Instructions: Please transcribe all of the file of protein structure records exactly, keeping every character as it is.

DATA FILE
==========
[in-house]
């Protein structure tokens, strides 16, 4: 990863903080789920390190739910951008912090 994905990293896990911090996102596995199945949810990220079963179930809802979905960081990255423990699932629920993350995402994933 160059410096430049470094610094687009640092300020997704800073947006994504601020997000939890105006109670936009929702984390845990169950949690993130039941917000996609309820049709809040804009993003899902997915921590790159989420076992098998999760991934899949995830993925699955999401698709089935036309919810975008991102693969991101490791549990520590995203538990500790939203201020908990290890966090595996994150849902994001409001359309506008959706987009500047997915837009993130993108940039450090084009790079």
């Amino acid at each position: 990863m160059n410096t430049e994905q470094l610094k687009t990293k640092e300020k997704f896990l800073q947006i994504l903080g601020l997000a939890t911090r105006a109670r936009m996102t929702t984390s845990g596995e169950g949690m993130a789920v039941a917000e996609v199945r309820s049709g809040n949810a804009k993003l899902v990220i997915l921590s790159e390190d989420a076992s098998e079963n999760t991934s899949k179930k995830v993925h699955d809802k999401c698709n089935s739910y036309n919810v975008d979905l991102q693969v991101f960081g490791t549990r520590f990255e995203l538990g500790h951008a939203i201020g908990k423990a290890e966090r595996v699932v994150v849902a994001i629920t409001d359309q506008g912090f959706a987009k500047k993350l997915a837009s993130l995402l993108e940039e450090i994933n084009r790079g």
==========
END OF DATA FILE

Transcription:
[in-house]
């Protein structure tokens, strides 16, 4: 990863903080789920390190739910951008912090 994905990293896990911090996102596995199945949810990220079963179930809802979905960081990255423990699932629920993350995402994933 160059410096430049470094610094687009640092300020997704800073947006994504601020997000939890105006109670936009929702984390845990169950949690993130039941917000996609309820049709809040804009993003899902997915921590790159989420076992098998999760991934899949995830993925699955999401698709089935036309919810975008991102693969991101490791549990520590995203538990500790939203201020908990290890966090595996994150849902994001409001359309506008959706987009500047997915837009993130993108940039450090084009790079």
């Amino acid at each position: 990863m160059n410096t430049e994905q470094l610094k687009t990293k640092e300020k997704f896990l800073q947006i994504l903080g601020l997000a939890t911090r105006a109670r936009m996102t929702t984390s845990g596995e169950g949690m993130a789920v039941a917000e996609v199945r309820s049709g809040n949810a804009k993003l899902v990220i997915l921590s790159e390190d989420a076992s098998e079963n999760t991934s899949k179930k995830v993925h699955d809802k999401c698709n089935s739910y036309n919810v975008d979905l991102q693969v991101f960081g490791t549990r520590f990255e995203l538990g500790h951008a939203i201020g908990k423990a290890e966090r595996v699932v994150v849902a994001i629920t409001d359309q506008g912090f959706a987009k500047k993350l997915a837009s993130l995402l993108e940039e450090i994933n084009r790079g």